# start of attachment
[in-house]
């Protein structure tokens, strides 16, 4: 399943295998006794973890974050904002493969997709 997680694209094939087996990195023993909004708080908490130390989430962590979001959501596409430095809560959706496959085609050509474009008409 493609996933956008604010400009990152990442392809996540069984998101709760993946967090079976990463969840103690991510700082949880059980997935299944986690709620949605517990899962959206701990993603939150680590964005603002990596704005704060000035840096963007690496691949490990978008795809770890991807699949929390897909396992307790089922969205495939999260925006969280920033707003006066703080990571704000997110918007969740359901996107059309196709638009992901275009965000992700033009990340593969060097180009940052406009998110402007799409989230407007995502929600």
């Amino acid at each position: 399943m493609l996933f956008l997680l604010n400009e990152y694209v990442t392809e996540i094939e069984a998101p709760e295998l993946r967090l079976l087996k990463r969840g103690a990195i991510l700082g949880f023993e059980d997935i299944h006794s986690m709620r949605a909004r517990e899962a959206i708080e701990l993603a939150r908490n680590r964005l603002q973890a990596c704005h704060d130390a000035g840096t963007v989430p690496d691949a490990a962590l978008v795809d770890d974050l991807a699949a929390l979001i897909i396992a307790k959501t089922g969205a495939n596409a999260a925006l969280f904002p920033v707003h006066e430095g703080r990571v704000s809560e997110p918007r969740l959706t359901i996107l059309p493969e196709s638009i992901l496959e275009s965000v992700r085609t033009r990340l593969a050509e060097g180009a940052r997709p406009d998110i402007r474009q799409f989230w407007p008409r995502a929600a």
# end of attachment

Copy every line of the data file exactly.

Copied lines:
[in-house]
């Protein structure tokens, strides 16, 4: 399943295998006794973890974050904002493969997709 997680694209094939087996990195023993909004708080908490130390989430962590979001959501596409430095809560959706496959085609050509474009008409 493609996933956008604010400009990152990442392809996540069984998101709760993946967090079976990463969840103690991510700082949880059980997935299944986690709620949605517990899962959206701990993603939150680590964005603002990596704005704060000035840096963007690496691949490990978008795809770890991807699949929390897909396992307790089922969205495939999260925006969280920033707003006066703080990571704000997110918007969740359901996107059309196709638009992901275009965000992700033009990340593969060097180009940052406009998110402007799409989230407007995502929600």
């Amino acid at each position: 399943m493609l996933f956008l997680l604010n400009e990152y694209v990442t392809e996540i094939e069984a998101p709760e295998l993946r967090l079976l087996k990463r969840g103690a990195i991510l700082g949880f023993e059980d997935i299944h006794s986690m709620r949605a909004r517990e899962a959206i708080e701990l993603a939150r908490n680590r964005l603002q973890a990596c704005h704060d130390a000035g840096t963007v989430p690496d691949a490990a962590l978008v795809d770890d974050l991807a699949a929390l979001i897909i396992a307790k959501t089922g969205a495939n596409a999260a925006l969280f904002p920033v707003h006066e430095g703080r990571v704000s809560e997110p918007r969740l959706t359901i996107l059309p493969e196709s638009i992901l496959e275009s965000v992700r085609t033009r990340l593969a050509e060097g180009a940052r997709p406009d998110i402007r474009q799409f989230w407007p008409r995502a929600a």